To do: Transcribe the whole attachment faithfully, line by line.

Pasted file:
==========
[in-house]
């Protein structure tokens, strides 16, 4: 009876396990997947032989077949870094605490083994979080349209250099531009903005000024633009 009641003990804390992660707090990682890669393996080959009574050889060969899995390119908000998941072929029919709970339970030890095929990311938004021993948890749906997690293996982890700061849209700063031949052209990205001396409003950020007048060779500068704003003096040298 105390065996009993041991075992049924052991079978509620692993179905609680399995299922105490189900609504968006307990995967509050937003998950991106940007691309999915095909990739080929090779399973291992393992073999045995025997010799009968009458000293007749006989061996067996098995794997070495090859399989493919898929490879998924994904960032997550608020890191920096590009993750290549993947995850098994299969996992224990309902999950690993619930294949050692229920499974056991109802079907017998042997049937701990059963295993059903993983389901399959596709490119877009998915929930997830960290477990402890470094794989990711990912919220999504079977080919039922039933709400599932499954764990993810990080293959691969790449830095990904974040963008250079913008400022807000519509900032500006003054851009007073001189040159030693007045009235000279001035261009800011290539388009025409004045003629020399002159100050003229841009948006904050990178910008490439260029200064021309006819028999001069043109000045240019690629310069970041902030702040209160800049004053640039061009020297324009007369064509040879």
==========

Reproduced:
[in-house]
């Protein structure tokens, strides 16, 4: 009876396990997947032989077949870094605490083994979080349209250099531009903005000024633009 009641003990804390992660707090990682890669393996080959009574050889060969899995390119908000998941072929029919709970339970030890095929990311938004021993948890749906997690293996982890700061849209700063031949052209990205001396409003950020007048060779500068704003003096040298 105390065996009993041991075992049924052991079978509620692993179905609680399995299922105490189900609504968006307990995967509050937003998950991106940007691309999915095909990739080929090779399973291992393992073999045995025997010799009968009458000293007749006989061996067996098995794997070495090859399989493919898929490879998924994904960032997550608020890191920096590009993750290549993947995850098994299969996992224990309902999950690993619930294949050692229920499974056991109802079907017998042997049937701990059963295993059903993983389901399959596709490119877009998915929930997830960290477990402890470094794989990711990912919220999504079977080919039922039933709400599932499954764990993810990080293959691969790449830095990904974040963008250079913008400022807000519509900032500006003054851009007073001189040159030693007045009235000279001035261009800011290539388009025409004045003629020399002159100050003229841009948006904050990178910008490439260029200064021309006819028999001069043109000045240019690629310069970041902030702040209160800049004053640039061009020297324009007369064509040879």